More information can be found here.
Tyan Thunder n3600M
"Two months ago we had looked at the Tyan Tempest i5400XT motherboard, which was Tyan's latest product based upon Intel's newest workstation chipset and had support for dual Intel Xeon quad-core processors. We found the Tempest i5400XT to be a real winner and everything had worked terrific with Linux. Today we are looking at another Tyan workstation motherboard but the tides have turned as we look at their latest AMD dual quad-core solution, the Tyan Thunder n3600M. The Thunder n3600M motherboard supports dual AMD"

More information can be found here.
bit-tech News: Corsair VX550W PSU
"Continually, we find ourselves looking at great Corsair PSUs -- the HX, the TX and now the VX have all performed fantastically. The VX550W does exactly what it says on the tin and even though our model dropped a fraction below 80 percent load under significant 3.3V and 5V stress, it's very unlikely they'll ever hit these sorts of values in a real PC. Where it matters the Corsair VX550W works exceptionally well, hitting upwards of 85 percent efficiency throughout the rest of the tests. We'd be torn between the significant benefits of buying modular, versus the extra cost and slightly lower power. I used the VX550W in my own home theatre PC for a few months prior to this review and it was nothing but fantastic. In this instance, cable management didn't matter since there was a large enough case that was designed just to be super-low noise: in that respect it worked perfectly. I even had to install an extra cathode it to tell if the system was on or off, simply because it was //that quiet I couldn't hear it unless my head was all of two inches away. I had to swap it out for the Thermaltake Toughpower Q-Fan 650W we reviewed before the Corsair and while that quotes just 17dB you'd be very hard pushed to tell them apart. I'd still prefer to use the Corsair VX550W simply because the cables are better designed (4+4-pin EPS 12V instead of an 8-pin with a 4-pin tail), even though it's not modular. For any Intel P35/P45 or AMD 770X, 780G based PC with mainstream components the VX550W should absolutely suffice, but it's not //the answer for everyone -- there are a lot more ifs and buts than when we looked at the TX750W. If you do decide to buy a VX550W though, you won't be disappointed."

More information can be found here.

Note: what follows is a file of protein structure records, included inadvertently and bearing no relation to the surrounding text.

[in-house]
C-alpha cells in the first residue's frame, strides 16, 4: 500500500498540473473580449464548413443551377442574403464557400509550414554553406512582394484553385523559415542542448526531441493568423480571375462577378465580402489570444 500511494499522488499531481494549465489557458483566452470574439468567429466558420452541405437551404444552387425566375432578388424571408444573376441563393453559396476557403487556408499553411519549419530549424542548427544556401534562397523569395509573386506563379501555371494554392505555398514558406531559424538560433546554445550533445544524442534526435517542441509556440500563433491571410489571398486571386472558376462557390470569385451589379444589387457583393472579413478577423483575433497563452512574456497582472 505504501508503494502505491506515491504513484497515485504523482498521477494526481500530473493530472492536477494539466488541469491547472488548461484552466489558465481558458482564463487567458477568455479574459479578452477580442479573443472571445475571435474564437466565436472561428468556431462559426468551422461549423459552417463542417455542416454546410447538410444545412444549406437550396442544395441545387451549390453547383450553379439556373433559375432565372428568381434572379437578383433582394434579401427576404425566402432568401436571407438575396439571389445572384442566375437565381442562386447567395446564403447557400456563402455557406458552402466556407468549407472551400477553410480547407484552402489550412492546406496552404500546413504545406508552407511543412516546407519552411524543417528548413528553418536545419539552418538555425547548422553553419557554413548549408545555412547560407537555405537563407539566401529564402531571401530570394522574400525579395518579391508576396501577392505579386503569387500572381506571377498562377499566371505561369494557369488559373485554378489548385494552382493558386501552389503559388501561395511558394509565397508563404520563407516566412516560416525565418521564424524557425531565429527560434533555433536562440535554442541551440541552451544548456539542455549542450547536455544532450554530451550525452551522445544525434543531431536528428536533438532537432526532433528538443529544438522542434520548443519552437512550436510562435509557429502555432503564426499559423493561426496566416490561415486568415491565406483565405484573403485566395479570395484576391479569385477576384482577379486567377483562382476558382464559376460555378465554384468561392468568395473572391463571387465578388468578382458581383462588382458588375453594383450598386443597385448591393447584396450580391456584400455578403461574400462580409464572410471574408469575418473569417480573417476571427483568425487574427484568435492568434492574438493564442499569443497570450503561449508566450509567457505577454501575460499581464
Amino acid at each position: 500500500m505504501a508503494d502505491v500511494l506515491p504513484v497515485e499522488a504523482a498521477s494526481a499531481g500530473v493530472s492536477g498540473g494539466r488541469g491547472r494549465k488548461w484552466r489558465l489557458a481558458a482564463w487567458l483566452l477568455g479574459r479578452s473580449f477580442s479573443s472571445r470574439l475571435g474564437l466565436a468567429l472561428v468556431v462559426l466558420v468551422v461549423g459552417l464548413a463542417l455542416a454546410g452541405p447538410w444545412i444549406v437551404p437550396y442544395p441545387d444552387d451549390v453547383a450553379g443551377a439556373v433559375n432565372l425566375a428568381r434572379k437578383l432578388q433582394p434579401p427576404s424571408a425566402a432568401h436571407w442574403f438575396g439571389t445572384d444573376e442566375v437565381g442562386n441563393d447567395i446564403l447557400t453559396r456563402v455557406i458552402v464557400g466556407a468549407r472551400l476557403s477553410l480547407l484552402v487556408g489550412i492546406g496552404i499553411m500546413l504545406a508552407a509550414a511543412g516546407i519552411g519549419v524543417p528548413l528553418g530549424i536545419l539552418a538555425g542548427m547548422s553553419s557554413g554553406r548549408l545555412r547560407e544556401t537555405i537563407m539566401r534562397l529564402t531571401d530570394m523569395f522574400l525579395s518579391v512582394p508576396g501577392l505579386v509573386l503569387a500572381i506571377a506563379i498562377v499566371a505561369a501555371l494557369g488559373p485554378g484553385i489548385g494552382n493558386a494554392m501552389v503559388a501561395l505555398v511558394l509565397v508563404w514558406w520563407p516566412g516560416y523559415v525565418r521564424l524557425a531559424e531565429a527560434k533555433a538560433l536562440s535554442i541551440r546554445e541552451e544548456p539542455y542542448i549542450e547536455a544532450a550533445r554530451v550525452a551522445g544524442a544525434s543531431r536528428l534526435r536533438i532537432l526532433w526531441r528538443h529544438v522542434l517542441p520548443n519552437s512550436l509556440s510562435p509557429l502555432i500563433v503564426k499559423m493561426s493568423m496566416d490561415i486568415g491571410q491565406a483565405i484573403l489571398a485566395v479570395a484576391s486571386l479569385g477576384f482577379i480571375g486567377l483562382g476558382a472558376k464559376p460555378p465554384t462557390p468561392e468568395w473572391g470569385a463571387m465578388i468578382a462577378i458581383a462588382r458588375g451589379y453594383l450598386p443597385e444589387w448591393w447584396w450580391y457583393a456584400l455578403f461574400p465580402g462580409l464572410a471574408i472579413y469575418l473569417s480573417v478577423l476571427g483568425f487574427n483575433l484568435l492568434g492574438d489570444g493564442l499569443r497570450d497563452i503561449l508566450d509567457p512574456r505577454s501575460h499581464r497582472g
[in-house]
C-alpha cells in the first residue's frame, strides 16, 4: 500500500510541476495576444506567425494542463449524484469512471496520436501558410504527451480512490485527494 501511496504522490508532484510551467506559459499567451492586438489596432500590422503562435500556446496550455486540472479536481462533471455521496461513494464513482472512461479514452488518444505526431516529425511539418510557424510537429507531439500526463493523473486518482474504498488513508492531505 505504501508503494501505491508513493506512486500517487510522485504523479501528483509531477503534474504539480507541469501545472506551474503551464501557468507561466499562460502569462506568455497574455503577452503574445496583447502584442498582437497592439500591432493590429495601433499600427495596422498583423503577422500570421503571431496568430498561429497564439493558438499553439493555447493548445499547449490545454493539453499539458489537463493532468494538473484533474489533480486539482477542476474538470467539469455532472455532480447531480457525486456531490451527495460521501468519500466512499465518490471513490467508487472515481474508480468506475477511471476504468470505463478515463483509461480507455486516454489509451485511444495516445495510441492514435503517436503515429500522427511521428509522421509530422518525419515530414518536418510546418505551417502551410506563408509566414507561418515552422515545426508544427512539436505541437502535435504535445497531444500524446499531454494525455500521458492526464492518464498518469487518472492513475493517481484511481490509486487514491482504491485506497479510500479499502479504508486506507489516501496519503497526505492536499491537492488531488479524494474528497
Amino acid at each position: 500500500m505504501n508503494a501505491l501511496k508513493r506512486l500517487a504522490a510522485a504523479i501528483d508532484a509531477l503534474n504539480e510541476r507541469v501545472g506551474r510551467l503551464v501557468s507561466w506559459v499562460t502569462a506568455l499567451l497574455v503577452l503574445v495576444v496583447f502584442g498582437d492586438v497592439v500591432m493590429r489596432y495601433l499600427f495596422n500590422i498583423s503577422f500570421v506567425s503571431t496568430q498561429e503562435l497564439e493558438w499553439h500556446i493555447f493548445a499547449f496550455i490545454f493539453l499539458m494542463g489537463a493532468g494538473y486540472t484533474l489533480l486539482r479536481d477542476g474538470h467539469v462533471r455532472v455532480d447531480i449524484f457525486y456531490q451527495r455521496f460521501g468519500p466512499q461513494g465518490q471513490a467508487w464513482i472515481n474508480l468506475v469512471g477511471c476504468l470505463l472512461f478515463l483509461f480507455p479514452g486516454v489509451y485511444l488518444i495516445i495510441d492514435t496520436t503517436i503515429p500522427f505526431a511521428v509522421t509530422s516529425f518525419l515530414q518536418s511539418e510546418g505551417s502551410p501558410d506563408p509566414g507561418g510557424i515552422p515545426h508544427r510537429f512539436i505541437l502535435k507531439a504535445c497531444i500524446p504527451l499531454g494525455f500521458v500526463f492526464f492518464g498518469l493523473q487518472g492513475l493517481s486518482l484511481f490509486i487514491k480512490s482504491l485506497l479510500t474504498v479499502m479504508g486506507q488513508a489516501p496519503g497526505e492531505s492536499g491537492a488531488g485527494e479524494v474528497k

ASUS P5Q3 Deluxe - Intel P45 chipset review @ NordicHardware
"In this review, we will take a closer look at ASUS P5Q3 Deluxe, which is based on Intel's P45 chipset. The difference in performance between the P35 and its precursor P965 was minimal; the question is whether the P45 has any additional performance advantages. An important difference between P35 and P45 is that the latter is made using the 65nm manufacturing process, while the former was made with the 90nm process."

More information can be found here.
OCZ PC2-6400 ReaperX HPC 4GB Kit @ techPowerUp
"The OCZ ReaperX HPC memory series is the newest variant of the heatpipe cooled memory available from the manufacturer. Its new design improves on the cooling with dual heatpipes and finer fins to keep the parts cool. In our testing we saw excellent performance going all the way to DDR2-736 at 3-3-3-12."

More information can be found here.
Cooler Master Real Power Pro 850 Watt Power Supply Review @ Tweaknews.net
"With six +12v rails and four 6-pin PCI-E connectors just for starters, it's designed for those high end overclocked gaming rigs with multiple video cards that require a lot of power to perform optimally. Let's have a look at the rest of its offerings in more detail."

More information can be found here.
NZXT Alpha Classical Series Mid-Tower Case @ Benchmark Reviews
"Fortunately, since the PC Enclosure market is roughly organized into three segments; entry/OEM level, mid-range and performance/enthusiast, all you need to do to begin your case search, is to figure out which segment of the market fits your systems needs and zero your search down to that particular segment. Someone looking to spend between $25.00-$75.00 on their future system's enclosure need not waste their time exploring the expensive performance/enthusiast segment of the market, and so forth. Well, if part of your criteria is that you are on a budget or a first time builder, then usually the place to start is at the entry and budget mid-range levels. Once there, while parusing the current multitude of styles and designs, your eye would almost certainly be caught by the entry-to-mid-range NZXT offering: the ALPHA. The first time you see it, you'll think, "I bet that's what Darth Vader's desktop looks like." Today at Benchmark Reviews, we're going to find out if NZXT's latest in their Classic series line is just another....pretty face?"